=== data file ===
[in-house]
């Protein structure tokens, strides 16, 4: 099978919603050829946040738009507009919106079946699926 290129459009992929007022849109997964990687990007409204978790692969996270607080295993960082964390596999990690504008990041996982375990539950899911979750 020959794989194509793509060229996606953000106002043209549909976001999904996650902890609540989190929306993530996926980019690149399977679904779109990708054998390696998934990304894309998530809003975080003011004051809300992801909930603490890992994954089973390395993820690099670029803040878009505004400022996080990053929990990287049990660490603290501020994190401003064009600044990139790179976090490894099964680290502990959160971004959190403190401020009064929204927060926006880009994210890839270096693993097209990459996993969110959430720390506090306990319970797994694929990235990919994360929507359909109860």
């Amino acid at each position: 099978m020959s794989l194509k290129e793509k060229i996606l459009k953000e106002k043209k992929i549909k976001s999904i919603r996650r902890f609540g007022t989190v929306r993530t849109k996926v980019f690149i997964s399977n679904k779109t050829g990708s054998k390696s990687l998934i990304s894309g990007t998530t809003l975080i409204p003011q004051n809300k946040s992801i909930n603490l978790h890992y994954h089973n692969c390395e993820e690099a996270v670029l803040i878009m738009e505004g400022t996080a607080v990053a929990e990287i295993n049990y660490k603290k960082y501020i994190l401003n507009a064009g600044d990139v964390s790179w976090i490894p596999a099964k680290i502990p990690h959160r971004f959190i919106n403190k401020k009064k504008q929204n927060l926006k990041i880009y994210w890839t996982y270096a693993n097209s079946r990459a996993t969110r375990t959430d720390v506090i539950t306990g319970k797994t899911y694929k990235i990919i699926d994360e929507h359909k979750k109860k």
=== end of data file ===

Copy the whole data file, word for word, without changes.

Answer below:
[in-house]
């Protein structure tokens, strides 16, 4: 099978919603050829946040738009507009919106079946699926 290129459009992929007022849109997964990687990007409204978790692969996270607080295993960082964390596999990690504008990041996982375990539950899911979750 020959794989194509793509060229996606953000106002043209549909976001999904996650902890609540989190929306993530996926980019690149399977679904779109990708054998390696998934990304894309998530809003975080003011004051809300992801909930603490890992994954089973390395993820690099670029803040878009505004400022996080990053929990990287049990660490603290501020994190401003064009600044990139790179976090490894099964680290502990959160971004959190403190401020009064929204927060926006880009994210890839270096693993097209990459996993969110959430720390506090306990319970797994694929990235990919994360929507359909109860």
């Amino acid at each position: 099978m020959s794989l194509k290129e793509k060229i996606l459009k953000e106002k043209k992929i549909k976001s999904i919603r996650r902890f609540g007022t989190v929306r993530t849109k996926v980019f690149i997964s399977n679904k779109t050829g990708s054998k390696s990687l998934i990304s894309g990007t998530t809003l975080i409204p003011q004051n809300k946040s992801i909930n603490l978790h890992y994954h089973n692969c390395e993820e690099a996270v670029l803040i878009m738009e505004g400022t996080a607080v990053a929990e990287i295993n049990y660490k603290k960082y501020i994190l401003n507009a064009g600044d990139v964390s790179w976090i490894p596999a099964k680290i502990p990690h959160r971004f959190i919106n403190k401020k009064k504008q929204n927060l926006k990041i880009y994210w890839t996982y270096a693993n097209s079946r990459a996993t969110r375990t959430d720390v506090i539950t306990g319970k797994t899911y694929k990235i990919i699926d994360e929507h359909k979750k109860k």